We get it, honestly. But most of the exercises we assign — such as lengthening and shortening reins, or practicing two-point off the horse — are designed to take less than five minutes a day.

Ask students (and parents, if you think the adults will be supportive and helpful) where in their day they could carve out five minutes. 

riding lesson students stand and stretch one leg for fitness homework

Can they multitask and practice their exercises while watching a video, or waiting for dinner to cook?

Explain that at the end of the month, there will be a test — and those who make time for the majority of their 5-minute practices are likely to pass and earn a reward.

For example, we often use fitness challenges as graduation tests for each Level, and give students off-the-horse exercises they can practice in a few short minutes each day as preparation.


Hold a contest

Contests can be structured in a number of ways to suit your lesson program’s demographics.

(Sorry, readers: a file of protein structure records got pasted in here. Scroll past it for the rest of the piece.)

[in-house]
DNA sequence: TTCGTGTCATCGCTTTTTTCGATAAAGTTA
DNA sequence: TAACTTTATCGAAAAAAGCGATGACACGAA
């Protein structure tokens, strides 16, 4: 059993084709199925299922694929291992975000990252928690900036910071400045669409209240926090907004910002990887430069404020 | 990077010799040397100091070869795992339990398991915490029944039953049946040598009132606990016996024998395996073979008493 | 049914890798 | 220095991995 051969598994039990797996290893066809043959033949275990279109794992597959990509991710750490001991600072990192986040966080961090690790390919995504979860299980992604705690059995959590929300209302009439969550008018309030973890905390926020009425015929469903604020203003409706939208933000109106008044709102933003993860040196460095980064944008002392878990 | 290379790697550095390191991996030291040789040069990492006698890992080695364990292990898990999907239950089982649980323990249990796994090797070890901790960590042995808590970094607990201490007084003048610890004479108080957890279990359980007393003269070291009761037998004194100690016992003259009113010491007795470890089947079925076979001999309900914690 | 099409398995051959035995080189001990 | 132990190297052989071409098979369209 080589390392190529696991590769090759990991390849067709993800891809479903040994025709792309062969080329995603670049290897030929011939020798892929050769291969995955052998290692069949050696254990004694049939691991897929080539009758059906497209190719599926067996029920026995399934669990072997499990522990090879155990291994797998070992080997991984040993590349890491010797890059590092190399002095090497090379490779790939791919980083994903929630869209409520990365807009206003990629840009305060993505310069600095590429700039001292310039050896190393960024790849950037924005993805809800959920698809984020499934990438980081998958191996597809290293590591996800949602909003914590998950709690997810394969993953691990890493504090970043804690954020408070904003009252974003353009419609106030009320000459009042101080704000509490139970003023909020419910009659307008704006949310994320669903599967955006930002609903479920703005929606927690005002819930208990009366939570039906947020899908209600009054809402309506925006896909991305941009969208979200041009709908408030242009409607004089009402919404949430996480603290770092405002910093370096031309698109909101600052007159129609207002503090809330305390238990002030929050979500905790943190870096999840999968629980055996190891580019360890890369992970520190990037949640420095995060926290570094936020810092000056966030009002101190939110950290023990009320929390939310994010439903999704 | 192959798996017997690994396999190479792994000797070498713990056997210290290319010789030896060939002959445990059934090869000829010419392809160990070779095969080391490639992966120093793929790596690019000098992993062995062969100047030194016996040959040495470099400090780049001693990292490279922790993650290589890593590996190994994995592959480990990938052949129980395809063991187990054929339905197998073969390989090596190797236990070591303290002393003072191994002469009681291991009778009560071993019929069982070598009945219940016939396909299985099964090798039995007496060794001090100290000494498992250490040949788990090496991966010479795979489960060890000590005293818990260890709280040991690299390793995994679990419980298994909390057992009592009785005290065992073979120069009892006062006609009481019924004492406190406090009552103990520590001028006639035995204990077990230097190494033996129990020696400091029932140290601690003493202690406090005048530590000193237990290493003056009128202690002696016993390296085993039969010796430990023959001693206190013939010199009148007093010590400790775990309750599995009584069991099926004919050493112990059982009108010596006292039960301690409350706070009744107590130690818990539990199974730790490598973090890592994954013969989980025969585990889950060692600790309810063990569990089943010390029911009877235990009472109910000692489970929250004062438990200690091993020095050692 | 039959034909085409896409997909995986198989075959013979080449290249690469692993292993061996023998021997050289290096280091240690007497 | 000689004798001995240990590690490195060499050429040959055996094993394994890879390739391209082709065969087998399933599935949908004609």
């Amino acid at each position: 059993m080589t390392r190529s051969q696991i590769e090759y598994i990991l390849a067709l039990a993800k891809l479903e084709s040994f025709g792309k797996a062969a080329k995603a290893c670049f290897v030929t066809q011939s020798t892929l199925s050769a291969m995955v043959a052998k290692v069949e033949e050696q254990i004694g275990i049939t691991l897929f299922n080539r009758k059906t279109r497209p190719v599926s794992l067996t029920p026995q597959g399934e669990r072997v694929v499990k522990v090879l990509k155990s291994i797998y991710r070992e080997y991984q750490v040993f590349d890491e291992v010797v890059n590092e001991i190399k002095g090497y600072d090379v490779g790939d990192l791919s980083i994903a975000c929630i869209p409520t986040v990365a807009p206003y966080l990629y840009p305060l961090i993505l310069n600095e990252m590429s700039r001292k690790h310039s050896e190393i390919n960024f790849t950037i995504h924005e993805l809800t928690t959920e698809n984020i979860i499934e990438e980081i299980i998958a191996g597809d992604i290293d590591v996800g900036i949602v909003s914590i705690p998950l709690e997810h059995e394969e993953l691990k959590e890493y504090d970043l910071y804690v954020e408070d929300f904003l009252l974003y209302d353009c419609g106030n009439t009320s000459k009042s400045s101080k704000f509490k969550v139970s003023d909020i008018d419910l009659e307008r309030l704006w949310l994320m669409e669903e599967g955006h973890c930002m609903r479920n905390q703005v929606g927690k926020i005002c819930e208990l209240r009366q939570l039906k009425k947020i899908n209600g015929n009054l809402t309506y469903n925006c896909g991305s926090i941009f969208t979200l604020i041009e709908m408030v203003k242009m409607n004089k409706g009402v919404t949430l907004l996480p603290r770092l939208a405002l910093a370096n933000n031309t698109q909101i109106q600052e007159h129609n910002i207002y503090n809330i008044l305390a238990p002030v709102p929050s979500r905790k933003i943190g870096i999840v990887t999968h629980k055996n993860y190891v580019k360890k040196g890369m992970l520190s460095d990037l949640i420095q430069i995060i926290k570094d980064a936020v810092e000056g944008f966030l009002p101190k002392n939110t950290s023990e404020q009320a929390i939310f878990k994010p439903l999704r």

The only requirement is that you dangle a prize that students really want. Merchandise with your farm logo is a popular choice with students — and it’s great sneaky advertising for your business!

student studies horse homework worksheet

A few options:

Golden horseshoe found inside every Learning Levels study guide


Get in their social feeds

If you run a public equine lesson program, you probably have at least one social media account for your business.

Aside from being a valuable marketing tool, your social media page gives you a platform to share articles, videos and graphics you think your students would find beneficial.

Another sneaky benefit of social media posts is that they get the entire family involved.

The largest part of your online audience is probably parents of students — especially if you teach a lot of children under the age of 13 who are not legally allowed to sign up for a social media account.

screenshot of Learning Levels homework folders on Pinterest
Are your students on Pinterest? Send them HERE!